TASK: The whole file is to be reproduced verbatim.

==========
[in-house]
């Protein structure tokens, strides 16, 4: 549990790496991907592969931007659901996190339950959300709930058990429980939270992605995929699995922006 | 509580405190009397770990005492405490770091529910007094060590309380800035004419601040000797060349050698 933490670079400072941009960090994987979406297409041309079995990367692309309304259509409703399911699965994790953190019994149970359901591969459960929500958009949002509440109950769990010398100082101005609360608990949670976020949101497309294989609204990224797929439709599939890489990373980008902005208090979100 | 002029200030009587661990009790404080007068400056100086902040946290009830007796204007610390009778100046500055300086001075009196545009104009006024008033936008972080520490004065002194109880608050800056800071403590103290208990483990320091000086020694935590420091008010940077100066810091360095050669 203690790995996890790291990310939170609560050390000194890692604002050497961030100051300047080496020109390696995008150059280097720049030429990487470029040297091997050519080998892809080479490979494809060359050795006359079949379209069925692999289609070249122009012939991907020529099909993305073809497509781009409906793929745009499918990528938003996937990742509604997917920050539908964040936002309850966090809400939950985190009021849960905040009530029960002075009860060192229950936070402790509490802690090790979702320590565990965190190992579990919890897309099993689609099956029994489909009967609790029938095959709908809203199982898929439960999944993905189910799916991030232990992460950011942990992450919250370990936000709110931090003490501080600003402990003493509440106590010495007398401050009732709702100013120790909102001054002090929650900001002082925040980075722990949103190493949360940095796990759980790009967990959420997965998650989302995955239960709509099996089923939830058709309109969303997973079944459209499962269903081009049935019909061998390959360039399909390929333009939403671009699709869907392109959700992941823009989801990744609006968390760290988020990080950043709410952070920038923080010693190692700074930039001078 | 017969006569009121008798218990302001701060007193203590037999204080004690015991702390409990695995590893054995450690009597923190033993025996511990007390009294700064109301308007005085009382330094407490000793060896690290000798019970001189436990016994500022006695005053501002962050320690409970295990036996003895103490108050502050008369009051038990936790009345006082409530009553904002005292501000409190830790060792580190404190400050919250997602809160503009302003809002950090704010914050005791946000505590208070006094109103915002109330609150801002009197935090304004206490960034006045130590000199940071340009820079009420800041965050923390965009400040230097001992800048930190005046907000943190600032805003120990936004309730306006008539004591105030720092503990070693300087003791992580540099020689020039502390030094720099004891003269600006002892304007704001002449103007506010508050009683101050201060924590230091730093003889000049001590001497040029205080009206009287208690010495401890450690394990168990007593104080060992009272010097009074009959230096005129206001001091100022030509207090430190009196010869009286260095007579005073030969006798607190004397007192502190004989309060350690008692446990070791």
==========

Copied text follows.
[in-house]
């Protein structure tokens, strides 16, 4: 549990790496991907592969931007659901996190339950959300709930058990429980939270992605995929699995922006 | 509580405190009397770990005492405490770091529910007094060590309380800035004419601040000797060349050698 933490670079400072941009960090994987979406297409041309079995990367692309309304259509409703399911699965994790953190019994149970359901591969459960929500958009949002509440109950769990010398100082101005609360608990949670976020949101497309294989609204990224797929439709599939890489990373980008902005208090979100 | 002029200030009587661990009790404080007068400056100086902040946290009830007796204007610390009778100046500055300086001075009196545009104009006024008033936008972080520490004065002194109880608050800056800071403590103290208990483990320091000086020694935590420091008010940077100066810091360095050669 203690790995996890790291990310939170609560050390000194890692604002050497961030100051300047080496020109390696995008150059280097720049030429990487470029040297091997050519080998892809080479490979494809060359050795006359079949379209069925692999289609070249122009012939991907020529099909993305073809497509781009409906793929745009499918990528938003996937990742509604997917920050539908964040936002309850966090809400939950985190009021849960905040009530029960002075009860060192229950936070402790509490802690090790979702320590565990965190190992579990919890897309099993689609099956029994489909009967609790029938095959709908809203199982898929439960999944993905189910799916991030232990992460950011942990992450919250370990936000709110931090003490501080600003402990003493509440106590010495007398401050009732709702100013120790909102001054002090929650900001002082925040980075722990949103190493949360940095796990759980790009967990959420997965998650989302995955239960709509099996089923939830058709309109969303997973079944459209499962269903081009049935019909061998390959360039399909390929333009939403671009699709869907392109959700992941823009989801990744609006968390760290988020990080950043709410952070920038923080010693190692700074930039001078 | 017969006569009121008798218990302001701060007193203590037999204080004690015991702390409990695995590893054995450690009597923190033993025996511990007390009294700064109301308007005085009382330094407490000793060896690290000798019970001189436990016994500022006695005053501002962050320690409970295990036996003895103490108050502050008369009051038990936790009345006082409530009553904002005292501000409190830790060792580190404190400050919250997602809160503009302003809002950090704010914050005791946000505590208070006094109103915002109330609150801002009197935090304004206490960034006045130590000199940071340009820079009420800041965050923390965009400040230097001992800048930190005046907000943190600032805003120990936004309730306006008539004591105030720092503990070693300087003791992580540099020689020039502390030094720099004891003269600006002892304007704001002449103007506010508050009683101050201060924590230091730093003889000049001590001497040029205080009206009287208690010495401890450690394990168990007593104080060992009272010097009074009959230096005129206001001091100022030509207090430190009196010869009286260095007579005073030969006798607190004397007192502190004989309060350690008692446990070791």